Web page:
Background: Achieving health benefits while reducing greenhouse gas emissions from transport offers a potential policy win-win; the magnitude of potential benefits, however, is likely to vary. This study uses an Integrated Transport and Health Impact Modelling tool (ITHIM) to evaluate the health and environmental impacts of high walking and cycling transport scenarios for English and Welsh urban areas outside London.
Methods: Three scenarios with increased walking and cycling and lower car use were generated based upon the Visions 2030 Walking and Cycling project. Changes to carbon dioxide emissions were estimated by environmental modelling. Health impact assessment modelling was used to estimate changes in Disability Adjusted Life Years (DALYs) resulting from changes in exposure to air pollution, road traffic injury risk, and physical activity. We compare the findings of the model with results generated using the World Health Organization's Health Economic Assessment of Transport (HEAT) tools.
Results: This study found considerable reductions in disease burden under all three scenarios, with the largest health benefits attributed to reductions in ischemic heart disease. The pathways that produced the largest benefits were, in order, physical activity, road traffic injuries, and air pollution. The choice of dose response relationship for physical activity had a large impact on the size of the benefits. Modelling the impact on all-cause mortality rather than through individual diseases suggested larger benefits. Using the best available evidence we found fewer road traffic injuries for all scenarios compared with baseline but alternative assumptions suggested potential increases.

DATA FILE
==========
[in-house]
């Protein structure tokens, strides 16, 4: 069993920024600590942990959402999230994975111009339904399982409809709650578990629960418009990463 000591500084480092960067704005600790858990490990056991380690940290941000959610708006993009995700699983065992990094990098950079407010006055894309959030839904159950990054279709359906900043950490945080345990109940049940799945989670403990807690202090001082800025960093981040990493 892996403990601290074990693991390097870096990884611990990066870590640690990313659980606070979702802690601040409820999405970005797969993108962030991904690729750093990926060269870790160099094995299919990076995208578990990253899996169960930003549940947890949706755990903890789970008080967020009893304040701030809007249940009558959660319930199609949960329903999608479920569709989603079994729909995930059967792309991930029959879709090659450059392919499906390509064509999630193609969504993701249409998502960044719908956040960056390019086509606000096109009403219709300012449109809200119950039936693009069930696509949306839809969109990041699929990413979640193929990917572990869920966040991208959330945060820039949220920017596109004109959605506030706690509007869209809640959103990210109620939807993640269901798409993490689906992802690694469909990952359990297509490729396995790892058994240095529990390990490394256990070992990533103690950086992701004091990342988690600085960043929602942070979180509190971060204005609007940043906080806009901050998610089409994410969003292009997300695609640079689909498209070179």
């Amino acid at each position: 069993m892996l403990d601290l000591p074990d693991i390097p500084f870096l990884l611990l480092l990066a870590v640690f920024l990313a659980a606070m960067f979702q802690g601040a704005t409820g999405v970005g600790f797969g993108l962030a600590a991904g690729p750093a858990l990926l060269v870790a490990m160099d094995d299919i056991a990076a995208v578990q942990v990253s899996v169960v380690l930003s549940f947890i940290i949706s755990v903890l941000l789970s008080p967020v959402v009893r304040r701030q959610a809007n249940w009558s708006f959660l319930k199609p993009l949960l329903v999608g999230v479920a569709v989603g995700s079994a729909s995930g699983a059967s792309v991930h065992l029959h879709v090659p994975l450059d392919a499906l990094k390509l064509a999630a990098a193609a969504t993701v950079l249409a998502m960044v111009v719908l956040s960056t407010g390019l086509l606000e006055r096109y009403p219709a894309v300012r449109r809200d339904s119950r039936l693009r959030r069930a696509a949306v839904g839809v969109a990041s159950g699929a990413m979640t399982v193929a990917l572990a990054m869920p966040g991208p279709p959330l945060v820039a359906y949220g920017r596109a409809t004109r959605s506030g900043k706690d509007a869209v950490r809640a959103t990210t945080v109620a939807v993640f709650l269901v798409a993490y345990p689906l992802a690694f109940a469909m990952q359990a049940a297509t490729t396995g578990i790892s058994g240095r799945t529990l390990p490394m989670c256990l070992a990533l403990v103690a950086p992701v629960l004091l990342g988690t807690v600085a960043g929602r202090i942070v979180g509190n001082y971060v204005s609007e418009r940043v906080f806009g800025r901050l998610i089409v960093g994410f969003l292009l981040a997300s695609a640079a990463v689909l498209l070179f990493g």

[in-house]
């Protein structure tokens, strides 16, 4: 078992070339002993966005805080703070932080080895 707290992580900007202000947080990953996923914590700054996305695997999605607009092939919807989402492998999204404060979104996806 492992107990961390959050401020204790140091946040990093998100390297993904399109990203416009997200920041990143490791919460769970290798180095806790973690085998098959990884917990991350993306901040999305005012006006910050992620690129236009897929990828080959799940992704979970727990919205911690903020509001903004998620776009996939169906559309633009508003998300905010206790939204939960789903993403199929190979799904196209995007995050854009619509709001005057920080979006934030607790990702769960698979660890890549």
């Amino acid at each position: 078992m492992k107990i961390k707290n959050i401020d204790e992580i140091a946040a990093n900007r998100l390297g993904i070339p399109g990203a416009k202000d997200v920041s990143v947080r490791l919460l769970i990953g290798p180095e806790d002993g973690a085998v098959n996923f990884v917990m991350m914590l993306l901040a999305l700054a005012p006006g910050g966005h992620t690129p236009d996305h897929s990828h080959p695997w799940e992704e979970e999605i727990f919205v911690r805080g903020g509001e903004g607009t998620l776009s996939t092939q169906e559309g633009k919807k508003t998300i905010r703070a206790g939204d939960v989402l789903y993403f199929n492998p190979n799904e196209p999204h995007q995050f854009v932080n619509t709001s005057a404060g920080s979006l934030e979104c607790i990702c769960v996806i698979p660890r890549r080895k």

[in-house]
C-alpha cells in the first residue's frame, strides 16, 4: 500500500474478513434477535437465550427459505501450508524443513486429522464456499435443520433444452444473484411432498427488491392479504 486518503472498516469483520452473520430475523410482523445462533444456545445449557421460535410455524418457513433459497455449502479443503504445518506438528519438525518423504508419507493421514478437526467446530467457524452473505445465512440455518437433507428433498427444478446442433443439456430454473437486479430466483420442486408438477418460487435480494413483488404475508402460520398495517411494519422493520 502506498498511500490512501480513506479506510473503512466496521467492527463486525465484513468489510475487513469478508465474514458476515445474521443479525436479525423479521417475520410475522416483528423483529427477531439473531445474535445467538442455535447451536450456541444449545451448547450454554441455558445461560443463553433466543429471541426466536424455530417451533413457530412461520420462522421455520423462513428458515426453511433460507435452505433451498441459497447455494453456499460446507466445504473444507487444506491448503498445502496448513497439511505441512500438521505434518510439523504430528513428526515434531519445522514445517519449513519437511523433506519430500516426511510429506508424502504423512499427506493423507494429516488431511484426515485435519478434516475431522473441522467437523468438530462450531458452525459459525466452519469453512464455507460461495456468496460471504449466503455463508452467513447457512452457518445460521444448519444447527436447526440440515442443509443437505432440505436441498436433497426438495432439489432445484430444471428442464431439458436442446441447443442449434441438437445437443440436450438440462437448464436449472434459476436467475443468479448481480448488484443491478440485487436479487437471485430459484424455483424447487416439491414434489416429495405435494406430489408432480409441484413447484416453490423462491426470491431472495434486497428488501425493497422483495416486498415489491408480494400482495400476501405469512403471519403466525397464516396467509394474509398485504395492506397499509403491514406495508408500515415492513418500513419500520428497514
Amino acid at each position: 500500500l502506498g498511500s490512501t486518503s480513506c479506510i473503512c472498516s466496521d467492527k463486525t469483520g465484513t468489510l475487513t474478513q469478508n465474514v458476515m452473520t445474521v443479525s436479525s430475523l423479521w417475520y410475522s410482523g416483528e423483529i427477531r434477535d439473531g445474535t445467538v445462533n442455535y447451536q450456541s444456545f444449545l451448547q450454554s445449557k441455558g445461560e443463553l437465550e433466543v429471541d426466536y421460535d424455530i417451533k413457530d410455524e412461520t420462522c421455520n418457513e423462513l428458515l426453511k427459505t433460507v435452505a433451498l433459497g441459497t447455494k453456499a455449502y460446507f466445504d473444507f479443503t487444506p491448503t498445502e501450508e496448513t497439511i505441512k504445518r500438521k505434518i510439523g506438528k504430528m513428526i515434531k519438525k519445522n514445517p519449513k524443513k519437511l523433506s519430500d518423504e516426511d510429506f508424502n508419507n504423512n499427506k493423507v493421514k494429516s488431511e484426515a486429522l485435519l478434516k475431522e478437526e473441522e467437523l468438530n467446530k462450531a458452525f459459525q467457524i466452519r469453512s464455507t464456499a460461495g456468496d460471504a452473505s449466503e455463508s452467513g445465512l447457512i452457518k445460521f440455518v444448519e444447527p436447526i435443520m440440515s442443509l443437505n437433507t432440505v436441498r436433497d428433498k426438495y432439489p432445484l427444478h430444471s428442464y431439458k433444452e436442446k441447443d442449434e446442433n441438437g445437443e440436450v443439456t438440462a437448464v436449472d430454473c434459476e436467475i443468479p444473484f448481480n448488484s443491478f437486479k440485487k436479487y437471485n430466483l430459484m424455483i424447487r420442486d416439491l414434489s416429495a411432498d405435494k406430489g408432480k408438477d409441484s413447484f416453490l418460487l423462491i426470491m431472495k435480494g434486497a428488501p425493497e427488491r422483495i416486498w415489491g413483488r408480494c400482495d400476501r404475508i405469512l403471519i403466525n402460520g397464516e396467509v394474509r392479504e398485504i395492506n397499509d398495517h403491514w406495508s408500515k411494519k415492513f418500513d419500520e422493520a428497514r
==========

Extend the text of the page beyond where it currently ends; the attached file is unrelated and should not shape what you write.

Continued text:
Conclusions: Methods to estimate the health impacts from transport related physical activity and injury risk are in their infancy; this study has demonstrated an integration of transport and health impact modelling approaches. The findings add to the case for a move from car transport to walking and cycling, and have implications for empirical and modelling research.